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This drone shoots crowds with pepper spray paintballs

This drone shoots crowds with pepper spray paintballs


Skunk Riot Control Copter will be deployed to South African mines

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Crowds of protesters could soon come under attack from riot control drones outfitted with paintball guns, strobe lights, and speakers. The Skunk Riot Control Copter, built by South African company Desert Wolf, has a suite of cameras and four paintball guns strapped to its chassis to help its operators monitor and control unruly crowds. The guns can fire ammunition from four different hoppers, meaning the drone operators can shoot protesters with dye markers, solid plastic pellets, or small capsules of pepper spray.

Defence Web says that a full drone system — including high definition and thermal vision cameras, the eight-rotored drone itself, and a ground control station — will cost around 500,000 South African Rand ($46,000). The device is controlled by two people: a pilot, and a payload operator who controls the drone's suite of weaponry. These operators will be monitored on duty by camera and microphone, an activity that Hennie Kieser, Desert Wolf's director, says will ensure they aren't too aggressive.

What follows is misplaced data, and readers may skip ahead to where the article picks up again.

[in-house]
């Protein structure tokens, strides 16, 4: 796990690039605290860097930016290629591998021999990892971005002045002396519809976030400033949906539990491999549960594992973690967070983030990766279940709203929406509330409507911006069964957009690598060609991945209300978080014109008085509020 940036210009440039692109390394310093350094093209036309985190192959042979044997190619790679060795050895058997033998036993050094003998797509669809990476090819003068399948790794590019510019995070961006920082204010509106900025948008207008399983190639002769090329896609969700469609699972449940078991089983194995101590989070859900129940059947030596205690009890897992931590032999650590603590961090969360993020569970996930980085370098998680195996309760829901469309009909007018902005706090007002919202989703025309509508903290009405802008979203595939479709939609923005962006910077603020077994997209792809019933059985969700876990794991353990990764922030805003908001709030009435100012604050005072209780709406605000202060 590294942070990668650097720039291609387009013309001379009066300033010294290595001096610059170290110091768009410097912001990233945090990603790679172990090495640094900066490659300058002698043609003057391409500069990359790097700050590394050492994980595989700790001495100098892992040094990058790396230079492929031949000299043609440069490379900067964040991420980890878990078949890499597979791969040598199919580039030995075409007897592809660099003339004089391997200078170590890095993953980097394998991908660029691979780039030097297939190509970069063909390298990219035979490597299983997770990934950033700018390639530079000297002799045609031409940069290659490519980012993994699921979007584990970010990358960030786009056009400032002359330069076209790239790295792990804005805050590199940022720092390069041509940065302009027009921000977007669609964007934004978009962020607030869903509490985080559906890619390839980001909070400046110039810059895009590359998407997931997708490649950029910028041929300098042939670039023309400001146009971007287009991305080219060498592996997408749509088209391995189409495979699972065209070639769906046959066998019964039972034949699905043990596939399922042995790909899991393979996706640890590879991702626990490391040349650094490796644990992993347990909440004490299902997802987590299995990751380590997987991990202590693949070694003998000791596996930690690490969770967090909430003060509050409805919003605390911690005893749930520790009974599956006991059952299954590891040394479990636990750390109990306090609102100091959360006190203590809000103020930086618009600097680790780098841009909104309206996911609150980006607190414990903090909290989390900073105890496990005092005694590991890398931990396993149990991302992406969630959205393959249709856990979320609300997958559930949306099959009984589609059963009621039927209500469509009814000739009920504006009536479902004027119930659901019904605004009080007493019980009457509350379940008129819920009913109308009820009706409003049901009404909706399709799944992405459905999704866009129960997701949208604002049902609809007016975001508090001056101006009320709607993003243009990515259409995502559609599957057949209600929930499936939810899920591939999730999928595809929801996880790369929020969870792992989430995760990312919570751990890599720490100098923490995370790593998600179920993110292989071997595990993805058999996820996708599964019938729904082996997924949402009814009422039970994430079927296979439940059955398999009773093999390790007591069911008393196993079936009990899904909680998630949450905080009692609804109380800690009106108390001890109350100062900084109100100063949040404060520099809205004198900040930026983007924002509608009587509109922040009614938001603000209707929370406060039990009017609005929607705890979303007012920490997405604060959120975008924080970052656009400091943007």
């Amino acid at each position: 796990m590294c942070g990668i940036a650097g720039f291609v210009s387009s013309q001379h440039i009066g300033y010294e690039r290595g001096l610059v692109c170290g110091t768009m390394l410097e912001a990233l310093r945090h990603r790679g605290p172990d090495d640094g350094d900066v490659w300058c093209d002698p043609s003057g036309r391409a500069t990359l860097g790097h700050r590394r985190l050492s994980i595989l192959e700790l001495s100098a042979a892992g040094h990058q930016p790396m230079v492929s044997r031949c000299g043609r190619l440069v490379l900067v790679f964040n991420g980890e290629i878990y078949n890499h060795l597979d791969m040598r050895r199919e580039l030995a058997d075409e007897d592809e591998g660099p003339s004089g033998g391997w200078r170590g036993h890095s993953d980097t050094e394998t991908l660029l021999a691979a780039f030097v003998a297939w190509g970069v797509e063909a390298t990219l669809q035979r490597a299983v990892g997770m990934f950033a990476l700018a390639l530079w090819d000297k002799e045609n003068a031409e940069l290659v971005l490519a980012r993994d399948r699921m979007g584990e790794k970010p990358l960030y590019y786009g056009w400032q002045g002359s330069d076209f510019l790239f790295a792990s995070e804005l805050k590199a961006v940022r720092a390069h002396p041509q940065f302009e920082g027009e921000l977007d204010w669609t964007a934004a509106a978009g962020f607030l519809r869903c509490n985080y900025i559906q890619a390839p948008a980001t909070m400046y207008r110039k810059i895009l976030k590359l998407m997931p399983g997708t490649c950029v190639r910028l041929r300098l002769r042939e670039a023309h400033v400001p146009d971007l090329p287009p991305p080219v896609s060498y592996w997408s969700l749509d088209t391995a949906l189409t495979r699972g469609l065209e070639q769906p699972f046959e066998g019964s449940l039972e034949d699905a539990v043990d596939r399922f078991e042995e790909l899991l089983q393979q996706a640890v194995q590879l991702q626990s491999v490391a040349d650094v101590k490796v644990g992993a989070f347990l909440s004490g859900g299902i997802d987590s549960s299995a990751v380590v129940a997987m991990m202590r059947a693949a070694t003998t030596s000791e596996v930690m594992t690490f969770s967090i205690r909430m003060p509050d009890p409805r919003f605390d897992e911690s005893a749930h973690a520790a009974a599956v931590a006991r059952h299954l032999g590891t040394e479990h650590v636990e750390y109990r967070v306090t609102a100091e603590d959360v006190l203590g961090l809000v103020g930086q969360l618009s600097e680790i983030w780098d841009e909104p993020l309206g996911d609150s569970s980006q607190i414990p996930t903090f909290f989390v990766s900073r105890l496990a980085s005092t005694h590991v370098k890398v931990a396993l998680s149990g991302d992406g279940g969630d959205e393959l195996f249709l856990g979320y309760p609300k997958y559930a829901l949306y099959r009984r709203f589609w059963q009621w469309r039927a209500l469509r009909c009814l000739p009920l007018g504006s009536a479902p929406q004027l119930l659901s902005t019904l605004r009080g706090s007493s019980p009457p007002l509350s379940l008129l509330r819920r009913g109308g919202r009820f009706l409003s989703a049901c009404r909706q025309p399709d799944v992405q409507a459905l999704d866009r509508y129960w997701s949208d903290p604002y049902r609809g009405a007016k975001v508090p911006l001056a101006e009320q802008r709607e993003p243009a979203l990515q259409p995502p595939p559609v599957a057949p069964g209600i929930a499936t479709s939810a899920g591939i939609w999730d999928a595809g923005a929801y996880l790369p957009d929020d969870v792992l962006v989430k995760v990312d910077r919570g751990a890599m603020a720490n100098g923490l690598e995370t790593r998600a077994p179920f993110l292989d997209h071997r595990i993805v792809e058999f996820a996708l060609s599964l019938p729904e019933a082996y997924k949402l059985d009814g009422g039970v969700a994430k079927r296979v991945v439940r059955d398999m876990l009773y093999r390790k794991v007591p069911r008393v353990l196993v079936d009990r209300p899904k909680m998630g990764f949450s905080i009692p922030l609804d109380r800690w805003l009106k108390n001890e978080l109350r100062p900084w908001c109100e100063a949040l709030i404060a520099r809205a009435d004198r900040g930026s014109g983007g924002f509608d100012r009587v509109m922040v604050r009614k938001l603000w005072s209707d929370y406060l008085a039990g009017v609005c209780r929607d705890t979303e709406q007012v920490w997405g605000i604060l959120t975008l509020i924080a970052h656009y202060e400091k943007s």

The four mounted paintball guns can use pepper spray ammunition

The first batch of drones will reportedly be deployed to mines in South Africa later this month, where lengthy strikes at some of the country's biggest facilities have resulted in violence. Mine owners hope that the drones will be able to control and subdue their workers by blasting them with flashing lights, blaring messages of control, and shooting them from the sky. Kieser says he hopes its success in the country will lead to more orders for the gun-toting drone.